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Into the orchard: Go apple picking at SLO Creek Farms

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Late summer, early fall is prime apple-picking season, and SLO Creek Farms just off Highway 101 in San Luis Obispo offers 44 acres of organic apple trees for those willing and ready to harvest their own fruit.

PICKIN' SEASON:  Apples are ready to be plucked from their branches, so pick your own at places like SLO Creek Farms. - PHOTO BY TREVER DIAS
  • PHOTO BY TREVER DIAS
  • PICKIN' SEASON: Apples are ready to be plucked from their branches, so pick your own at places like SLO Creek Farms.

On the warm, late Sunday afternoon of Oct. 2, I make the quick drive over to the farm to try my hand at some apple picking.

I pull up to the farm, park at the edge of a field, and walk over to a table where an employee is sitting, along with a golden retriever named Hudson—who is more than happy for you throw a tennis ball for him to fetch. I inquire about the type and price of the apples available, and the employee informs me that they are all Braeburn apples, and are $3 a pound. She hands me a wooden basket from a stack on the table, and I make my way over to the rows of trees.

The farm lies on a relatively flat stretch of land backed by golden, oak-scattered hills. Only a few other people are at the farm, which makes for a nice, peaceful stroll through the orchard. I scout it out a bit before I start adding apples to the basket. The Braeburns vary in size, from the smaller apples that are often sold together in bags at the supermarket to the larger size that most people would probably associate with the fruit.

FARM TO TABLE:  Some picnic tables near an herb garden make for a good place to enjoy an apple. - PHOTO BY TREVER DIAS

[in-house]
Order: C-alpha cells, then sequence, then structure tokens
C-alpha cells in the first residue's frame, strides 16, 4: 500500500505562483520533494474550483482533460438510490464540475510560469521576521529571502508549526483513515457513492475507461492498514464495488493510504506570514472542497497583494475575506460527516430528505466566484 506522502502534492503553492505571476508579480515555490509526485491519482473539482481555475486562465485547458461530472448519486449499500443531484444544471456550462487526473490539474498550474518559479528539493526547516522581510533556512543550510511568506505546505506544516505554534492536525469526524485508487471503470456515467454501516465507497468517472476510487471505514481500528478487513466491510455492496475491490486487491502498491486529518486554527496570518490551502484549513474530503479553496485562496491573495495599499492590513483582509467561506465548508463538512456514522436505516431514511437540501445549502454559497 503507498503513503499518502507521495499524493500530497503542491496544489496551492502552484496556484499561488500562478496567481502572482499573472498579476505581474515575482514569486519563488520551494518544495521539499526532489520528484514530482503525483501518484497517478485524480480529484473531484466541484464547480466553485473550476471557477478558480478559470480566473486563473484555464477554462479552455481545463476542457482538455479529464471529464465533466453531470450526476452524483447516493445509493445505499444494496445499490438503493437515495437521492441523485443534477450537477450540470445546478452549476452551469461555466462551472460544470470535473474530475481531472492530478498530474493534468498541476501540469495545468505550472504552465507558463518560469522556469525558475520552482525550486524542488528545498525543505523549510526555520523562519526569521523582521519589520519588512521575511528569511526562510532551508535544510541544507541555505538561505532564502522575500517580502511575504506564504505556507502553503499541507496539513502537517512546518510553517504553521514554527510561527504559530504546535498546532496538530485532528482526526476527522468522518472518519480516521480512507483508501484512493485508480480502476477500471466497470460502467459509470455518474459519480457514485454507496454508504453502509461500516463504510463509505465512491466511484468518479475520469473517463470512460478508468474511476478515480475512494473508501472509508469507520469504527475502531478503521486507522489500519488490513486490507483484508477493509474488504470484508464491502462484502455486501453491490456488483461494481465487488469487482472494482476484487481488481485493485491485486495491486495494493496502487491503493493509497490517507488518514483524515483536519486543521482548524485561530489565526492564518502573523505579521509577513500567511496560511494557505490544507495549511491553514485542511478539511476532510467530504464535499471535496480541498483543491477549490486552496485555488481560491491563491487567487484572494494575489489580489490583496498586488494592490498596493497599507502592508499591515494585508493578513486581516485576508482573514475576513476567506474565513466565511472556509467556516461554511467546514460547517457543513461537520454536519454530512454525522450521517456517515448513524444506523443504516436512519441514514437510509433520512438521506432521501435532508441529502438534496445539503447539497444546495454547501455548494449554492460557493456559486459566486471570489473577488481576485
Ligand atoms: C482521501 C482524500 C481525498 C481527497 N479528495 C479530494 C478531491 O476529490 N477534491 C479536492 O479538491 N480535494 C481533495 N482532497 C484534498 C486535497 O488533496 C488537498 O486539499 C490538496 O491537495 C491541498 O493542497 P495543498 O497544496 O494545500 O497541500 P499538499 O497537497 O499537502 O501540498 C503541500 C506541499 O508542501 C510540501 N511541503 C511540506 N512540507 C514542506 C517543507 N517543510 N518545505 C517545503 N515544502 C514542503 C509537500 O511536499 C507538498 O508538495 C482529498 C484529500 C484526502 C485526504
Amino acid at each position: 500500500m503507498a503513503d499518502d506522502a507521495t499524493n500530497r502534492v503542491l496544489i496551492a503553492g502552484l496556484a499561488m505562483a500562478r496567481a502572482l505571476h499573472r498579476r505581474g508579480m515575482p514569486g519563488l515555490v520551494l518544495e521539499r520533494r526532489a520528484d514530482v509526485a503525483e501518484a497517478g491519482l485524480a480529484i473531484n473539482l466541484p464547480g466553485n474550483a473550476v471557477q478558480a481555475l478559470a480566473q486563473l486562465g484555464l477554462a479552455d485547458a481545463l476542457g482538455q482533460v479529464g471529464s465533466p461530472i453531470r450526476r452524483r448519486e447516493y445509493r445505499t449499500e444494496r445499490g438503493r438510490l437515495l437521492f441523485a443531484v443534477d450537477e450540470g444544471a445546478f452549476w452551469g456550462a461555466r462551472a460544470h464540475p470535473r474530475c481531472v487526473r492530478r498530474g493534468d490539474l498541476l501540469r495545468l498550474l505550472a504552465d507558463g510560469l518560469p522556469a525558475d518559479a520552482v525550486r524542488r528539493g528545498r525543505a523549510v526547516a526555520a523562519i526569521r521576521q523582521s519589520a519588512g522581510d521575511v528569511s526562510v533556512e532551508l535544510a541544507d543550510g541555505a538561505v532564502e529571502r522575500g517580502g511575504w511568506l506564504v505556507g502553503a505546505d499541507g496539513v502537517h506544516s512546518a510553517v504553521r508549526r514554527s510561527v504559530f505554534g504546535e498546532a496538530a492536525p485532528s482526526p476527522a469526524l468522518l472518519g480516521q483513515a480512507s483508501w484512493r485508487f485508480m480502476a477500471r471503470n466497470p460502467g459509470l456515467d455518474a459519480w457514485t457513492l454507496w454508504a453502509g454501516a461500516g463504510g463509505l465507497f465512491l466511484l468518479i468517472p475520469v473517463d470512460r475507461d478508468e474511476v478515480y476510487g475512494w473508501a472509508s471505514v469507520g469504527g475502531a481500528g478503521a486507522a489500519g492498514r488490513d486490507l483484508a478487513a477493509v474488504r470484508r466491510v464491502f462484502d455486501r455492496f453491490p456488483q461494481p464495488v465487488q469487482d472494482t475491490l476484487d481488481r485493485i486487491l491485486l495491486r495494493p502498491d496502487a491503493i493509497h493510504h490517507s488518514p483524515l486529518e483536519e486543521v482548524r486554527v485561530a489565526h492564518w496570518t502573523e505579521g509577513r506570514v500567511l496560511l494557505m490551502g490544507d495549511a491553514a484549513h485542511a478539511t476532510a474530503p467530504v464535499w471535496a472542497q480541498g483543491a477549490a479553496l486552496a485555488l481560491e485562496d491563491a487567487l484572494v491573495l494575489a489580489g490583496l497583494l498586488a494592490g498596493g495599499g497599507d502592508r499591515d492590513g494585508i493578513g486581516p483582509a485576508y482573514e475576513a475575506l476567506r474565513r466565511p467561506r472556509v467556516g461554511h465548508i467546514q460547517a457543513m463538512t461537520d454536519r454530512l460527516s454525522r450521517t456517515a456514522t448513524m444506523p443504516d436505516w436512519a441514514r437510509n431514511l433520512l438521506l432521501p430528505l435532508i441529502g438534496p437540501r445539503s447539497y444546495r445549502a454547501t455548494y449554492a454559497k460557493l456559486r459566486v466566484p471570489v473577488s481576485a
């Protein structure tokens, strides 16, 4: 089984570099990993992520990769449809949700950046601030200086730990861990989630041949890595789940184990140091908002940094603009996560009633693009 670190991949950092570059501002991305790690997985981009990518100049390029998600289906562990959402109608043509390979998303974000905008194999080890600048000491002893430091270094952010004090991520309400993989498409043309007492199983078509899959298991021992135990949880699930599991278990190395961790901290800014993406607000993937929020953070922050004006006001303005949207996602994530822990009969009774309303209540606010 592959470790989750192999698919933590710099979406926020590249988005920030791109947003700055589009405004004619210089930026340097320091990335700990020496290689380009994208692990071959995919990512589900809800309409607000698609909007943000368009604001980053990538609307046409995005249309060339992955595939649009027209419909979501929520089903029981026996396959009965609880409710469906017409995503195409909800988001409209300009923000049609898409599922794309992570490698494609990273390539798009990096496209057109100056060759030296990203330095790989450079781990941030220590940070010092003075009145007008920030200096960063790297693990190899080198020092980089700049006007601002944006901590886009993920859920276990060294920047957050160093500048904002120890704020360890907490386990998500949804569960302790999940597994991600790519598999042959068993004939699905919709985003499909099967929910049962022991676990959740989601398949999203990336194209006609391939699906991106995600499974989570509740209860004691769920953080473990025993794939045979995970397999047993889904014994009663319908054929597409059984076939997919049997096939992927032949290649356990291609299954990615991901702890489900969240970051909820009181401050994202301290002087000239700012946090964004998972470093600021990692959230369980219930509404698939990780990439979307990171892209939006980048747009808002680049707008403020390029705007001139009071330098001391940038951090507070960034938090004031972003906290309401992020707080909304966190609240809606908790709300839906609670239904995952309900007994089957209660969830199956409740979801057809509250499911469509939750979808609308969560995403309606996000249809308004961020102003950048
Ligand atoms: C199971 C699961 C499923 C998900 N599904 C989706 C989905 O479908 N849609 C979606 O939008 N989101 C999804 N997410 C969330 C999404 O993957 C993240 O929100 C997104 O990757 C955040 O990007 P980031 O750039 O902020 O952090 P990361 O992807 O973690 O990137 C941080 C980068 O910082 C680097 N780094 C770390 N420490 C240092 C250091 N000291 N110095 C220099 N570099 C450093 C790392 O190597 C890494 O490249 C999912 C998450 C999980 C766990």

• PHOTO BY TREVER DIAS
  • FARM TO TABLE: Some picnic tables near an herb garden make for a good place to enjoy an apple.

Because this is an organic orchard, some of the apples have been sampled by worms or birds, but nature happens, and I don’t mind. It’s a good thing, and they seem to have left plenty untouched fruit for us humans—plus a small wormhole can easily be avoided or cut out when eating an apple.

There’s a nice breeze as I continue my search, and the turkey vultures seem to be enjoying it, soaring overhead. I decide to try for apples of different sizes, so I throw a couple of smaller ones in the basket, a couple of larger ones, and then take them back to the employee to be weighed and purchased.

APPLE AISLE:  An orchard at SLO Creek Farms is one of the freshest produce aisles you can find. - PHOTO BY TREVER DIAS
  • PHOTO BY TREVER DIAS
  • APPLE AISLE: An orchard at SLO Creek Farms is one of the freshest produce aisles you can find.

Behind the table where the apples are paid for there are is handful of picnic tables and other seating that customers can use while visiting the farm. There are also raised beds where, at other times of the year, visitors can pick their own herbs, vegetables, and flowers. Crab apples, a smaller, more tart relative of the apple, are also available to be picked, typically in July through the middle of August.

After I pay for the apples, I thank the employee and say goodbye to Hudson, who is still more than ready to play some fetch. If you want your own basket of Braeburns they will be available for the picking through the end of November. 

Feel the Braeburn

SLO Creek Farms is located at 6455 Monte Rd. in San Luis Obispo. Apple picking will be available through Nov. 30. Visit slocreekfarms.com, email slocreekfarms@live.com, or call (702) 245-3135 to find out more.

Calendar Editor and amateur apple harvester Trever Dias can be reached at tdias@newtimesslo.com.

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